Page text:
Brazil as a Leader in the International Economic Arena
Brazil started to impose itself as a leader of developing countries and of the Cairns group: an association of 19 agricultural exporting countries, by standing out during the London G20 Summit in April 2009, when President Lula forcefully criticized the American and European farm subsidies. The recent threats made by the CAMEX and the cotton dispute in general, are now a further step for Brazil to be asserting its leadership and its role as the voice of agricultural exporting and developing countries during recent international negotiations. Brasilia’s action was backed by the international community and its recent acquisition of $20 billion in IMF bonds, which gave it another claim for more power and enhanced representation in the international economic arena.
The implicit Brazilian threats also appeared when tensions between the two countries were increasing. For instance, after Washington’s near inaction regarding the conservative coup in Honduras, during which President Zelaya was overthrown and had to find refuge in the Brazilian embassy in Tegucigalpa. Lula also asserted his support for Palestine and the Iranian nuclear program; it was clear that Brazil was now prepared to be a more decisive factor in world affairs, even at the risk of alienating the U.S.
The Recent Agreement and Settlement of the Dispute
The April 6th 2010 Memorandum of Understanding planned the establishment of a $147.3 million fund per year for “technical assistance and capacity building related to the cotton industry” in Brazil and in other countries. This fund, financed by U.S. authorities, would remain in place until an agreement has been achieved between Brazil and the U.S, or until the next U.S. farm bill was passed in 2012. The agreement also guaranteed the U.S. recognition of the state of Santa Catarina as free of several animal diseases. In return for this little favor which would buttress Brazilian meat exports, Brazil agreed to refrain from imposing trade sanctions against the U.S. Nevertheless, this agreement has been criticized by many analysts such as David Orden of the International Food Policy Research Institute who claimed that: “Rather than have Brazil retaliate against us, the U.S. has found a way to bribe Brazil, if you will, not to impose that retaliation in exchange for various things the U.S. says it will do” and according to David DeGennaro, “It’s really kind of ridiculous that American taxpayers are going to be subsidizing Brazilian cotton farmers just so that we can keep on subsidizing our own cotton farmer. It’s really a strange situation.”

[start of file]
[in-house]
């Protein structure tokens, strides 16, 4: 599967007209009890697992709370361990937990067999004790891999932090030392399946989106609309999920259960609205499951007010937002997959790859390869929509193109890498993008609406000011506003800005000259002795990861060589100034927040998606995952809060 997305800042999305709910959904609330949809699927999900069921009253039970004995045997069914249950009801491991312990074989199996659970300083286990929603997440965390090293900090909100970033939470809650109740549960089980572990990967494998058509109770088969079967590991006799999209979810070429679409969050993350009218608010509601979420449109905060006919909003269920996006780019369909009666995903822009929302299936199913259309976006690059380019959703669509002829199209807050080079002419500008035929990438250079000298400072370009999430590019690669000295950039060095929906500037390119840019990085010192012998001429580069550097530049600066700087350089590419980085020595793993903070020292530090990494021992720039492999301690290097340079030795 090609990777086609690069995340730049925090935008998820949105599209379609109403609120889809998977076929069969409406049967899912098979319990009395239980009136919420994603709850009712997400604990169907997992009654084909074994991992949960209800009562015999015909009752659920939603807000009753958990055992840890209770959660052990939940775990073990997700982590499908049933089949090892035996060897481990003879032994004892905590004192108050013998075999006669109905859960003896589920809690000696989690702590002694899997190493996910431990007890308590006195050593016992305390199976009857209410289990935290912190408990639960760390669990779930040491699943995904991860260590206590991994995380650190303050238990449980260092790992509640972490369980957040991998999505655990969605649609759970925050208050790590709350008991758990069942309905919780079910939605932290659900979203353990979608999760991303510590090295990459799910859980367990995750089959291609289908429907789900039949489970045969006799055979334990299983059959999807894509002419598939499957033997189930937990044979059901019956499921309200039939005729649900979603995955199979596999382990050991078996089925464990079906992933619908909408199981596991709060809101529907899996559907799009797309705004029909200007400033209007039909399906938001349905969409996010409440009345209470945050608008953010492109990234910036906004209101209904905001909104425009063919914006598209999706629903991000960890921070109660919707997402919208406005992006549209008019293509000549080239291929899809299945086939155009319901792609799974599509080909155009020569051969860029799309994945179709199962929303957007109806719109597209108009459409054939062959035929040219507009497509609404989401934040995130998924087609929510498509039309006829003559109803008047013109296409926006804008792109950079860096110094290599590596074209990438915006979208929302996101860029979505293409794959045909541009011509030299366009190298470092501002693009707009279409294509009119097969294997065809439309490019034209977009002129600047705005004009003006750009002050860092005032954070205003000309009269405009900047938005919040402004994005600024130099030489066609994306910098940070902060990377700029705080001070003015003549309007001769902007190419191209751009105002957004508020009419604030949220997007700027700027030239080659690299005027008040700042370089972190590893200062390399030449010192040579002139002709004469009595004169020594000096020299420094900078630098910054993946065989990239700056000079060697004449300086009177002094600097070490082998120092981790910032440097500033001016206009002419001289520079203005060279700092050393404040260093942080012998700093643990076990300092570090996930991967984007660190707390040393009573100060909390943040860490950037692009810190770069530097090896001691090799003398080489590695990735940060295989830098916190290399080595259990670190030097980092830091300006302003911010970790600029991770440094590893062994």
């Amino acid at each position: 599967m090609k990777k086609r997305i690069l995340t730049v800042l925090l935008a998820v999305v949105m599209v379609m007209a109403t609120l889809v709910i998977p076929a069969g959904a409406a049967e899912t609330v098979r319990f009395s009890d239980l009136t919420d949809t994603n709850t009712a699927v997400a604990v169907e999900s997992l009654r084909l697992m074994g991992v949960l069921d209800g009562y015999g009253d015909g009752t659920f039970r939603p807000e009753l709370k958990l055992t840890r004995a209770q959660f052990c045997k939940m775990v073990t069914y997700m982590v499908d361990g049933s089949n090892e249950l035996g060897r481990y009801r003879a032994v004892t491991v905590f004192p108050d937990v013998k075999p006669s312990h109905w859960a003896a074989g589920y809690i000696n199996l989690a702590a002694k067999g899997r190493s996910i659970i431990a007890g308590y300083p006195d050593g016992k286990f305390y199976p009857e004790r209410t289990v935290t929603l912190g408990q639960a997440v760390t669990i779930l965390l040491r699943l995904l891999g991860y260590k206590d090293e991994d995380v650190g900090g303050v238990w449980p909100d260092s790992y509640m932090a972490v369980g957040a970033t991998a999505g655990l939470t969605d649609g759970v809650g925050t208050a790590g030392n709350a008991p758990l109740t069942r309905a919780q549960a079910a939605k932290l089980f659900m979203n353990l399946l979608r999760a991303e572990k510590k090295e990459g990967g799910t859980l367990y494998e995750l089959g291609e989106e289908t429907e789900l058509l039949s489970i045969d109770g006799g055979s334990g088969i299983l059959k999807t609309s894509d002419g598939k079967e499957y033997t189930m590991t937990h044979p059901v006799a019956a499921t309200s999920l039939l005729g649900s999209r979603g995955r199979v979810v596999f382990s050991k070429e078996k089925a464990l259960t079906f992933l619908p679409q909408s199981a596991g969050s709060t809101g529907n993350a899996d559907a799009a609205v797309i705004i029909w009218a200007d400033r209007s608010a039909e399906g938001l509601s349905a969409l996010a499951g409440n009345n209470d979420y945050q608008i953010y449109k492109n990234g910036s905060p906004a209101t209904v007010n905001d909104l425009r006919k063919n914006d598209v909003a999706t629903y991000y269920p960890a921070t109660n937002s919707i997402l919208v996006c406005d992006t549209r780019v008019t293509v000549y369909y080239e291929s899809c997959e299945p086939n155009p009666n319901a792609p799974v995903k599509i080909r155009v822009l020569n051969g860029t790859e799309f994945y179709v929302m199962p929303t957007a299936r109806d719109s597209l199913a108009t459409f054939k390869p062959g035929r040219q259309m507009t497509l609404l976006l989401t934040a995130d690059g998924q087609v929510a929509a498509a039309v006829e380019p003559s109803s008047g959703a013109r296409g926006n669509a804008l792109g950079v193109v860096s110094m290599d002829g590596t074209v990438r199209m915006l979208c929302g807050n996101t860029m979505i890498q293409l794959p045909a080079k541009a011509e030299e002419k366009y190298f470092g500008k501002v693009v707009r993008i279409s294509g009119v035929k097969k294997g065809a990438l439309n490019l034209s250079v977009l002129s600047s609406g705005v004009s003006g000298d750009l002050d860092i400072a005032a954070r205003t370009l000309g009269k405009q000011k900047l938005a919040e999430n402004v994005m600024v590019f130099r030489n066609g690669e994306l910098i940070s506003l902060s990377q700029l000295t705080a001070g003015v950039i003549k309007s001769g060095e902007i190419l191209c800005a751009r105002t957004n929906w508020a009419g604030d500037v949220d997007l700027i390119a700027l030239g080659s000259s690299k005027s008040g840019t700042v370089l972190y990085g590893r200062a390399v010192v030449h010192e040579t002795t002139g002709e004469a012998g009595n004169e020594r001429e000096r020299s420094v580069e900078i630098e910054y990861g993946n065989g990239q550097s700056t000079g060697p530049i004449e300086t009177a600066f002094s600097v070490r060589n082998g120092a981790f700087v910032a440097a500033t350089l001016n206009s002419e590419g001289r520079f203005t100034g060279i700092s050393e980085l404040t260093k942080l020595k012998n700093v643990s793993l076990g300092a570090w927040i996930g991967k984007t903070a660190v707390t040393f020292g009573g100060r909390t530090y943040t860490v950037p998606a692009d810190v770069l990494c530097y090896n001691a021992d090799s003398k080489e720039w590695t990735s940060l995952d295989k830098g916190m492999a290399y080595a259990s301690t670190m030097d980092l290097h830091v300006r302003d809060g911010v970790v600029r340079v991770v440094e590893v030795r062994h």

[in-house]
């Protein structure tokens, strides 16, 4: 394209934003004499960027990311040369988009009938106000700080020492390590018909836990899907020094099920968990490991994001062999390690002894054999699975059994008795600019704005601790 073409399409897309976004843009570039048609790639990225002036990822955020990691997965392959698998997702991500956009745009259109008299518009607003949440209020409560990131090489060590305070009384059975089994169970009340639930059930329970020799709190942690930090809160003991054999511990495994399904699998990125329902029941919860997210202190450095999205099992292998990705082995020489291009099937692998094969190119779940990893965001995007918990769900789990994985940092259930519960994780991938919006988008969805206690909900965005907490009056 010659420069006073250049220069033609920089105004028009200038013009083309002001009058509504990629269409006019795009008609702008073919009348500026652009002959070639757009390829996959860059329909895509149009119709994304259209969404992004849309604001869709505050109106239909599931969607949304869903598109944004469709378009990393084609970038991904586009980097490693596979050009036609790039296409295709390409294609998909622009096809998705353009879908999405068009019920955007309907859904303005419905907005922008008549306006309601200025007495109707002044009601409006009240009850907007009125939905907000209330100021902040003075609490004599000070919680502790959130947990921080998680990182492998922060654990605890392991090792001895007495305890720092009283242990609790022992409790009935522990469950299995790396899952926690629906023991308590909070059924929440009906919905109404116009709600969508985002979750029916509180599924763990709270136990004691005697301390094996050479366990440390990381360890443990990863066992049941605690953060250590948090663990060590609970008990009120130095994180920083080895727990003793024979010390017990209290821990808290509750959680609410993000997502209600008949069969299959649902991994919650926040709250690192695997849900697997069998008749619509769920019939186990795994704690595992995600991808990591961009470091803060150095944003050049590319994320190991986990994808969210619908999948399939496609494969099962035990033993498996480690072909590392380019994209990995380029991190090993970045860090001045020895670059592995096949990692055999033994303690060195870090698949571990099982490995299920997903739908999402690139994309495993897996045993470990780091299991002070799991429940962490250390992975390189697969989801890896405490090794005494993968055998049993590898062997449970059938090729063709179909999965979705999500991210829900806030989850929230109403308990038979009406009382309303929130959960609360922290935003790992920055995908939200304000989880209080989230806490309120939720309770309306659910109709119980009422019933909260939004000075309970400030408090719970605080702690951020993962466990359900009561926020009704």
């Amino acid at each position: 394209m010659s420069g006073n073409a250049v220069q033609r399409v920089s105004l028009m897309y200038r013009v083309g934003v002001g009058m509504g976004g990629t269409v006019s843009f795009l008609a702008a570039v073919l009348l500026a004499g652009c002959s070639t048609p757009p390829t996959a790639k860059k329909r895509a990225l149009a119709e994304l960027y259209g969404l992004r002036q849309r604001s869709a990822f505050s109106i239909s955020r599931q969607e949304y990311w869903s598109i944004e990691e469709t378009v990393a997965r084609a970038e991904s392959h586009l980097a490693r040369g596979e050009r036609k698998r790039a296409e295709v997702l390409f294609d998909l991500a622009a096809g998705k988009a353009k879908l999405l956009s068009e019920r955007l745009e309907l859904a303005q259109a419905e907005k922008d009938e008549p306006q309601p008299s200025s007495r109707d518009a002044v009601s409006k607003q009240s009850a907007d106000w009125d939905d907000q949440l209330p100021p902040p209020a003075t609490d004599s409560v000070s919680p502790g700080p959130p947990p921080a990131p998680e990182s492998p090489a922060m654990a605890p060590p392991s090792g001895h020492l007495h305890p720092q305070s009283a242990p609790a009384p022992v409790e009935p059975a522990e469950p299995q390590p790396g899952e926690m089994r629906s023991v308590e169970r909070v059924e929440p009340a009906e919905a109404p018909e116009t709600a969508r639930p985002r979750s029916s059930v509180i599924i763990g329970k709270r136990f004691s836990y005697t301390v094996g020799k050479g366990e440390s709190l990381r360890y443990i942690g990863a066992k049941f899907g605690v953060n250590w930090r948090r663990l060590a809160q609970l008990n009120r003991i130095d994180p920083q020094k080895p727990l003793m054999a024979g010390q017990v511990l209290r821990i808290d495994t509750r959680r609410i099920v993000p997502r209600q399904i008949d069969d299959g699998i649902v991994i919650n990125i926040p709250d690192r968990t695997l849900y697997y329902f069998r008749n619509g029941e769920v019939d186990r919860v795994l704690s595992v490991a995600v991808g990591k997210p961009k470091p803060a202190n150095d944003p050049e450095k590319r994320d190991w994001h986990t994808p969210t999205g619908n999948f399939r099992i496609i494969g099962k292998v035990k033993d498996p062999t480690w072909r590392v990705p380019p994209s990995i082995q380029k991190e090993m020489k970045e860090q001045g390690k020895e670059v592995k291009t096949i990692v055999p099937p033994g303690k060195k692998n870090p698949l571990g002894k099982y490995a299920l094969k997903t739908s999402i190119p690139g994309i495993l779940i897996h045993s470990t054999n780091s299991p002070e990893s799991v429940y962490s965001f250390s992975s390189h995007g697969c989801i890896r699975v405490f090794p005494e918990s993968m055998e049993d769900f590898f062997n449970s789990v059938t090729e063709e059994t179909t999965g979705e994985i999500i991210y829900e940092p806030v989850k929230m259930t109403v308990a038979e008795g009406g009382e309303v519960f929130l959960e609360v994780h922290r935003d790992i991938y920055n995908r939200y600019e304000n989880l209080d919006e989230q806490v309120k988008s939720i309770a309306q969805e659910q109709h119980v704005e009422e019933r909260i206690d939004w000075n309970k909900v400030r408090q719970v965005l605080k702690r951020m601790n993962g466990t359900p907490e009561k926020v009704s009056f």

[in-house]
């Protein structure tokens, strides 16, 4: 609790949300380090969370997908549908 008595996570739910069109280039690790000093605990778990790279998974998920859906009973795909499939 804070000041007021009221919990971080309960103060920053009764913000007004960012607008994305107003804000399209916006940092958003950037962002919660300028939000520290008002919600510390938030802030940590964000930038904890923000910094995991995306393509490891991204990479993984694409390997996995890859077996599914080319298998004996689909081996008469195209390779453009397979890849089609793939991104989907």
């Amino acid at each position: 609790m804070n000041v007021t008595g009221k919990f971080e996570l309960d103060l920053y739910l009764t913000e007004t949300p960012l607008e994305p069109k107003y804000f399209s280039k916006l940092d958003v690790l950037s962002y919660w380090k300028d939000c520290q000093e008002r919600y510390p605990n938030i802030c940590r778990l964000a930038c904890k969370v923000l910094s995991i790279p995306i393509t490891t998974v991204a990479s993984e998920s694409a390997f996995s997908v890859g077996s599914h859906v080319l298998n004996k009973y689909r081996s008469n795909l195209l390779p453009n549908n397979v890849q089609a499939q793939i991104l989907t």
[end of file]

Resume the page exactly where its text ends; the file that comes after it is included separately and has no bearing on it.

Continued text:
The just described agreement calmed the situation with its outcome being predictable, mainly because no one would gain from a trade war, and because it is really important for Brazil to protect property rights, in view of its enormous revenue from royalties and other forms of income that could accrue from the 2014 FIFA World cup and the 2016 Olympics Games in the country. But one should recall from this dispute that the failure by the U.S. to reform its trade system and the country’s loss of legitimacy in the trade field when it asks developing countries to adopt pro-trade measures did not win many plaudits for Washington.
One can also anticipate the dire consequences of such a fund on sub-Saharan cotton producers. Even if part of the financial pool is destined to flow to them, the voice of the coalition of Benin, Burkina Faso, Chad and Mali was not being heard at all during the WTO negotiations. Thus one of the organization’s major problems was revealed: the fact that the voice of the understaffed and inexperienced country delegations tend to be almost a non-factor when it comes to cotton pricing. The problem appears even more catastrophic when one learns through Inter Press Service that, “Studies by international organizations show that the total abolition of U.S. subsidies would increase the world cotton price by 14 percent. According to the charity Oxfam, this would translate into additional revenue that could feed one million more children per year, or pay the school fees of two million children in West Africa.”